Long Covid: Where We Are and How to Avoid It
Long Covid is the primary reason why I do everything I can to avoid contracting the virus, and as a healthcare provider, paint this picture as the #1 reason to get vaccinated. Scouring the news today, I felt compelled to share a summary of the basics, so that you can be familiarized with what medical science is telling us at this moment in time.
Newly published studies are showing that Long Covid is more prominent than was previously known.
What constitutes “Long Covid?” Let’s start with a general definition:
- If someone has tested positive for the virus and is experiencing symptoms that are lasting weeks or months or are emerging weeks or months later.
- The CDC and WHO narrow this to a window of developing symptoms one month or three months after the initial infection. (I state this in case you encounter slightly different definitions, since as we know, the information swirling around Covid-19 has often been confusing).
Covid can affect any part of the body, showing up in any of the organ systems. Medical science has some theories, but are a long way off from pinning it down. Since underlying causes are such a favorite personal focus, I don’t want to get too tangential and may write about this more when that data emerges. For now, suffice it to say that the immune system and it’s accompanying inflammatory response play a major role, as well as the circulatory system.
Some of the most common symptoms of Long Covid include:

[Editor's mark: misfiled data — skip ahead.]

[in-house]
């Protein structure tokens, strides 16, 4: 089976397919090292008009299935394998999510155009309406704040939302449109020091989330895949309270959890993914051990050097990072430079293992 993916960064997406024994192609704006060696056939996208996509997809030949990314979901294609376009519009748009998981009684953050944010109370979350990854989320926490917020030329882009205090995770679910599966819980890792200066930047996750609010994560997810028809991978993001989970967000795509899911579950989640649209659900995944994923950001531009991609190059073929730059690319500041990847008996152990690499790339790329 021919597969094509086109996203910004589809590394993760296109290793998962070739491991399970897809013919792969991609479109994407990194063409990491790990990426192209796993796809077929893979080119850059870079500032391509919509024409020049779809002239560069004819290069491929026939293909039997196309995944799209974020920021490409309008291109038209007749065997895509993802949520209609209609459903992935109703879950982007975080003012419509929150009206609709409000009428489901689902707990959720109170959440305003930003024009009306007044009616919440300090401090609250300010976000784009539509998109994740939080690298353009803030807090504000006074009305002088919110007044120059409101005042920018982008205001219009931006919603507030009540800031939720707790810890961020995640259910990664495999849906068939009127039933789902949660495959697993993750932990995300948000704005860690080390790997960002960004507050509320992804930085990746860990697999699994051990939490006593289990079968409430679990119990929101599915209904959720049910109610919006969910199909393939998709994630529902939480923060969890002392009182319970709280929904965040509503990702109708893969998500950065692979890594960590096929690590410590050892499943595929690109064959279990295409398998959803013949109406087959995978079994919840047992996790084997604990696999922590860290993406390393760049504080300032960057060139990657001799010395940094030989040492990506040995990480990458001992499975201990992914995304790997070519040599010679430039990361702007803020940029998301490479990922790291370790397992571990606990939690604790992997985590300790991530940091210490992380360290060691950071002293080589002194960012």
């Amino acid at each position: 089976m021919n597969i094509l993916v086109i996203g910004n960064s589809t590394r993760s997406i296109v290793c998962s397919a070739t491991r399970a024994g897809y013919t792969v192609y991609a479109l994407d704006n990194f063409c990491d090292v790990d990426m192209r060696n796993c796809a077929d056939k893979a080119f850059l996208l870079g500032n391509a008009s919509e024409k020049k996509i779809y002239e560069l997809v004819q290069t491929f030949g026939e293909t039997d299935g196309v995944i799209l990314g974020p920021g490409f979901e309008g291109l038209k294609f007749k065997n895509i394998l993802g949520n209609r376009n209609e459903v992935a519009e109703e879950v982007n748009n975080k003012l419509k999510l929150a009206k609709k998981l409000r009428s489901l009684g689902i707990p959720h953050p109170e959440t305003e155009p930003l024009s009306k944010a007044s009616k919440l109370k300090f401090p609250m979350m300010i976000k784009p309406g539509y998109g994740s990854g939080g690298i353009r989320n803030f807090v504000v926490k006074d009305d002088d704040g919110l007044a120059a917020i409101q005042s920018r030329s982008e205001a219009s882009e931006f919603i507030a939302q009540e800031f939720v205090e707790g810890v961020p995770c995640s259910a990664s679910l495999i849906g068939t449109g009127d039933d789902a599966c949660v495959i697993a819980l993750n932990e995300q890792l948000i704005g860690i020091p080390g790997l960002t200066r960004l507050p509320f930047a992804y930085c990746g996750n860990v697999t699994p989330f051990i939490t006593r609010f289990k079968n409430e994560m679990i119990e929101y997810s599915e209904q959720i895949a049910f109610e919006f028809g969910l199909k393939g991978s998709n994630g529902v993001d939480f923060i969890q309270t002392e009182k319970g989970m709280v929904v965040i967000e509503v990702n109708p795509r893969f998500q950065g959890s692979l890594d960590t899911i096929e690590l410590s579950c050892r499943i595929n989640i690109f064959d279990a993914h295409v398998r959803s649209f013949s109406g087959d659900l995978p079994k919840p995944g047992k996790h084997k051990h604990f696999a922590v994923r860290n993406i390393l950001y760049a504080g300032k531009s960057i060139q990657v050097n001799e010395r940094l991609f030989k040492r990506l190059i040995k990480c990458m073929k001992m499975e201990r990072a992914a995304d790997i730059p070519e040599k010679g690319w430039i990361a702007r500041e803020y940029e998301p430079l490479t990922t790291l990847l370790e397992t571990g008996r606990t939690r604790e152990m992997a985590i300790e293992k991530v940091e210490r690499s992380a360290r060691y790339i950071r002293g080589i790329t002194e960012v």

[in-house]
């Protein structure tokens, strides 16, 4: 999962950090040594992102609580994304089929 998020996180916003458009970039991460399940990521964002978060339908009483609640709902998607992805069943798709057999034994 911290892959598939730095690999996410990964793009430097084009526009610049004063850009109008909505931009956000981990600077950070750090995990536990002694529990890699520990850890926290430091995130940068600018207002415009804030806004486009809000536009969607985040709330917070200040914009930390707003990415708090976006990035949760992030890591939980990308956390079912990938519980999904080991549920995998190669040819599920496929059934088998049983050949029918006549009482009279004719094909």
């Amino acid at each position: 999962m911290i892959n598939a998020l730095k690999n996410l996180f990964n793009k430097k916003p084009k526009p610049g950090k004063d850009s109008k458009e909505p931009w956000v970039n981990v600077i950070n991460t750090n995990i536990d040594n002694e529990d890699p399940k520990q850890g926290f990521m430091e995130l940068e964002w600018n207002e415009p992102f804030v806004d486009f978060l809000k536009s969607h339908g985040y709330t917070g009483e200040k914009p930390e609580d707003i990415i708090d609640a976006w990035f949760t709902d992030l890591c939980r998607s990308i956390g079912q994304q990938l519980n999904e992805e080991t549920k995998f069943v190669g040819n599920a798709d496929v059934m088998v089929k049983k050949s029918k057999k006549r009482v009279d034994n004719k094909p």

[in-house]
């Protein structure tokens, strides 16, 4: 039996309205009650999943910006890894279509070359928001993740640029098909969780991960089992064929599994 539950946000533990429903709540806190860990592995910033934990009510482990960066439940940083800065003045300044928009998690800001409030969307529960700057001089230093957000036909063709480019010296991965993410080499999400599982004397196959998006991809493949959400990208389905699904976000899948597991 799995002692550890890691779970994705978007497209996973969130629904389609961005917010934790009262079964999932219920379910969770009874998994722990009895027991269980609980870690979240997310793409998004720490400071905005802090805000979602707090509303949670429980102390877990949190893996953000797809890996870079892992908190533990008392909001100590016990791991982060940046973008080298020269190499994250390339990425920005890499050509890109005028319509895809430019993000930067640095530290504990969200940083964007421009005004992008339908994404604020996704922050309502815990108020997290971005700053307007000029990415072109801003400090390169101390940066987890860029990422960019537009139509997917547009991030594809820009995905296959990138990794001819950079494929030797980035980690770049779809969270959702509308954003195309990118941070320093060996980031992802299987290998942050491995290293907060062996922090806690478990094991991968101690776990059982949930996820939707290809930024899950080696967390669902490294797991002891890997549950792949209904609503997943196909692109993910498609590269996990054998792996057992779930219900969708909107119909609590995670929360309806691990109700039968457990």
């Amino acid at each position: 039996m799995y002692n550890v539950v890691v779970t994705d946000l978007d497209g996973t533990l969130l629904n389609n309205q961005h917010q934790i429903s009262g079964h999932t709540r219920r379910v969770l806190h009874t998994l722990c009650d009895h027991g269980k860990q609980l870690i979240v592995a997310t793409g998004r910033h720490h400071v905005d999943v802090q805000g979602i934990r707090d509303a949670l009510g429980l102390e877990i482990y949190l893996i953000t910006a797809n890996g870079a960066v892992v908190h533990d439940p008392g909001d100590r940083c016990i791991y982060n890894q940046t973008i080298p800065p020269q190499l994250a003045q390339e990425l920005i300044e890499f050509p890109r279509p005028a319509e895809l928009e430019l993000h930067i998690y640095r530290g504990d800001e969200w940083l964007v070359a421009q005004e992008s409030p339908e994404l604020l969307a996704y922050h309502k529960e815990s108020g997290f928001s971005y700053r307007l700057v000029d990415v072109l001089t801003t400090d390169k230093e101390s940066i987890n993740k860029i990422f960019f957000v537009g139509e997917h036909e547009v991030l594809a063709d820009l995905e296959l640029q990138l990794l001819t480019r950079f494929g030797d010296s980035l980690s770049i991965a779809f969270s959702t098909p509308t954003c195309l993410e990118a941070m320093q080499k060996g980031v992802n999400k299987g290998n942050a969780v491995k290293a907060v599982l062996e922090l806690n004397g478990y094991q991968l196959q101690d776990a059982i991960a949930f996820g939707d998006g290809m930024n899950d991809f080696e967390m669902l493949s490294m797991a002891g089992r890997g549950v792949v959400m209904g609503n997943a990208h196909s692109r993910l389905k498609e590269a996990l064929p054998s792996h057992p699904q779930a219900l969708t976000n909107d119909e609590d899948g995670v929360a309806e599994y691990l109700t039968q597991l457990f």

- Breathing difficulty
- Chronic cough,
- GI symptoms
- Rapid heart beat
- Brain fog
- Muscle and/or joint pain
- Mood: depression and/or anxiety
How many people have Long Covid?
Based on studies, as of March 2022, it is estimated that between 7.7 million and 23 million Americans are experiencing Long Covid. Keep in mind that roughly 70 – 90 percent of people who get Covid-19 DO NOT experience Long Covid.
Who is likely to get Long Covid?
- Anyone who tests positive for the virus, even those who are asymptomatic or had mild symptoms, have the potential to develop symptoms after the initial infection has resolved.
- NOTE that if you are fully vaccinated, your odds of developing it are statistically much lower.
Summary and Takeaways
- Long Covid: Where We Are and How to Avoid It is my effort to highlight the data for a quick take-away to you, the reader. This will all change as more information becomes available.
- What’s remarkable, is the speed with which this condition is being recognized, when you consider that for years the medical profession did not take seriously people who complained of conditions such as chronic fatigue syndrome and fibromyalgia.
- In my private practice, I have used Eastern Medicine with good results for many of the symptoms. In particular, patients report more energy/less fatigue, a lifting of brain fog, less musculoskeletal pain, fewer or no headaches, better breathing, no more GI issues, etcetera.
- My opinion based purely on observation in my practice as an acupuncturist (meaning: please take this with a grain of salt): immunity + exposure (e.g. viral load) are the primary influential factors for getting the infection in the first place. That is, I see patients who have one or more of the following factors that may contribute to their susceptiblity: a period of stress from working too hard, not sleeping well, not eating the most stellar diet, and/or some emotional episode occurs – any of these can create an internal environment that make one more susceptible, so the goal is to stay out of the susceptible zone by doing all the “right” things to maintain health.
If you want to read more, here are the links to the information I used to write this article:
- The CDC
- The British Medical Journal
- The New York Times
- The New York Times’ podcast The Daily 5/20/22
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